Supporting broader local community reach & scope in response to global challenge of mother to child transmission of HIV

London, 20 June, 2011 - ViiV Healthcare announced today that it has awarded £1 million to 82 projects in 21 countries across the globe aimed at improving the health and welfare of women, children and families affected by HIV. With this large number of smaller community grants, the Positive Action for Children Fund aims to stimulate grassroots community action in support of global PMTCT (Preventing Mother to Child Transmission) community efforts to eliminate vertical transmission of HIV. Such work is closely aligned with the World Health Organization’s vision for addressing mother-to-child transmission of HIV and works toward achieving the Millennium Development Goals set to reduce child mortality, improve maternal health and combat spread of HIV.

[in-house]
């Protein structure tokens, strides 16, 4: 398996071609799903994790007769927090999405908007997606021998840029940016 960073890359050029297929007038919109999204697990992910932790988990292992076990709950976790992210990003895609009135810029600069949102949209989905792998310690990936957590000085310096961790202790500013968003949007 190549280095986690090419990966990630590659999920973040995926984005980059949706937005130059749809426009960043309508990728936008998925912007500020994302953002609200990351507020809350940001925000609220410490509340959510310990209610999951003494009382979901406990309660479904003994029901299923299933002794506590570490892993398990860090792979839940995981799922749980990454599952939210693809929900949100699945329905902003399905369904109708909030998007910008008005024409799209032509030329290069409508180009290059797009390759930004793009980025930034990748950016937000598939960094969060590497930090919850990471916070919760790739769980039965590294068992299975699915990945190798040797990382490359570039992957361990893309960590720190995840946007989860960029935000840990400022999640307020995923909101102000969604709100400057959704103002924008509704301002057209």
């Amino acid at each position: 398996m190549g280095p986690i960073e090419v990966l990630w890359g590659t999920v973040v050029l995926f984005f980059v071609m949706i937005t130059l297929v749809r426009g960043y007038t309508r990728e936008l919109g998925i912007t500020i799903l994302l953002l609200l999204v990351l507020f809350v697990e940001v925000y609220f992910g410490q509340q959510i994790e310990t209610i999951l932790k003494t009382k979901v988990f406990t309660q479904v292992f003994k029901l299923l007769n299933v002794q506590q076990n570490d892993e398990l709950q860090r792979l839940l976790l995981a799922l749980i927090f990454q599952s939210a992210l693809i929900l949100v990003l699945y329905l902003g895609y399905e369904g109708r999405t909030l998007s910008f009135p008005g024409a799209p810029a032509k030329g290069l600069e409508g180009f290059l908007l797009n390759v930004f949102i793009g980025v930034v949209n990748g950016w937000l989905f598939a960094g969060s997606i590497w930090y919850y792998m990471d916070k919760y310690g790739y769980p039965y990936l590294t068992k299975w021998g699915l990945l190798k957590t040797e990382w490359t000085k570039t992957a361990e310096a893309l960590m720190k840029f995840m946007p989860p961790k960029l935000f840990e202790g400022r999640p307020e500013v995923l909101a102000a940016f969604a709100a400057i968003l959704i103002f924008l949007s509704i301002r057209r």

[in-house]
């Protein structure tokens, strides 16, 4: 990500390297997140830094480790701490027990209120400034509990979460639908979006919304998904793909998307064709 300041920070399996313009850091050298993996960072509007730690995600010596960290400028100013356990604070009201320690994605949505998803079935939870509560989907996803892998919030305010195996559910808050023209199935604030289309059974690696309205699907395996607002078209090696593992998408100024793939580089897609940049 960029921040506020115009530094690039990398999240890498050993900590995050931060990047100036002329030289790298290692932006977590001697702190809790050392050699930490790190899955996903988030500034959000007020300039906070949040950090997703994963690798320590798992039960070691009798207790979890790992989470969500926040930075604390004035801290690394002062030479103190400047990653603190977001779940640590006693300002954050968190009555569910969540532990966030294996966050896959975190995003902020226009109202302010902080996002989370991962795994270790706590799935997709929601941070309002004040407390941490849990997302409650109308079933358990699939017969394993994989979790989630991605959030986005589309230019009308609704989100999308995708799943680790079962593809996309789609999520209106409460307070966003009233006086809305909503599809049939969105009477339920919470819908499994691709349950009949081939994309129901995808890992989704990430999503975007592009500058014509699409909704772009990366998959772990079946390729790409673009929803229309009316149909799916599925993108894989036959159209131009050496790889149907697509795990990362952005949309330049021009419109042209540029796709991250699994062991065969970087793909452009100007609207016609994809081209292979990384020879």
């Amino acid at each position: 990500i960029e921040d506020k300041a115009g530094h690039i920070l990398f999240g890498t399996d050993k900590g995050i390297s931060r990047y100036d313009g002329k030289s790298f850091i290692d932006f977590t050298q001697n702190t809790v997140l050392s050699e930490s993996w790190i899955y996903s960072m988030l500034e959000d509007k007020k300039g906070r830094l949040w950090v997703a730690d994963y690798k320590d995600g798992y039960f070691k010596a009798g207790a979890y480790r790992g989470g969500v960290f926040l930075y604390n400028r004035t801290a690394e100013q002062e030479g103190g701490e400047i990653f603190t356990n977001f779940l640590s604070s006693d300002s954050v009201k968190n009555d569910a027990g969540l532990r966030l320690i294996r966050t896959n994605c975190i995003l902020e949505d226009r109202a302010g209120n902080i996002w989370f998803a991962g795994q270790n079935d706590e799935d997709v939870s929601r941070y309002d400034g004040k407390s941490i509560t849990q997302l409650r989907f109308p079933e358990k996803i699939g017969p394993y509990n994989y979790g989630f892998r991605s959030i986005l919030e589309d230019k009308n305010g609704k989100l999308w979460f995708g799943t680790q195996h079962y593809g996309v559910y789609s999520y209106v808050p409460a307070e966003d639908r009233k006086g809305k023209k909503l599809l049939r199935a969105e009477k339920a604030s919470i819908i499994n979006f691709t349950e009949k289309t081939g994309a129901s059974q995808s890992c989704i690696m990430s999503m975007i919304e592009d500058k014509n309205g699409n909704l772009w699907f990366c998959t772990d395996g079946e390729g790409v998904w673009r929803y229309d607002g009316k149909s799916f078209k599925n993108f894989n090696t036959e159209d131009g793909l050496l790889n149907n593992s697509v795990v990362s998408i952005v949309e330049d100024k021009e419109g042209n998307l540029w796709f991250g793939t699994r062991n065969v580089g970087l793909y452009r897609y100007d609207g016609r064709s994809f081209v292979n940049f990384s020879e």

“HIV in women and vulnerable children remains a persistent challenge globally. ViiV Healthcare is committed to tackling this major unmet medical need by supporting programmes focused on preventing HIV transmission from mother to child. Through such collaborations, our goal is to support community action on the ground to alleviate the impact of HIV and AIDS on maternal and child health, which is closely aligned with the Millennium Development Goals.” Commented Dr Dominique Limet, CEO, ViiV Healthcare.

This announcement is directly supportive of the Global Plan towards the Elimination of New HIV infections among Children by 2015 and Keeping Their Mothers Alive as set out by the UNAIDS convened Global Task Team, announced on June 08 2011. The plan sets out the following key principles for success: women living with HIV are at the centre of the response, country ownership – i.e. responses designed, developed and delivered by local communities, leveraging synergies linkages and integration for improved sustainability & shared responsibility and specific accountability – between families, communities and countries. The grants announced today will support direct action on the ground matching these priorities. They are also closely aligned to the countries set out as a priority for addressing MTCT.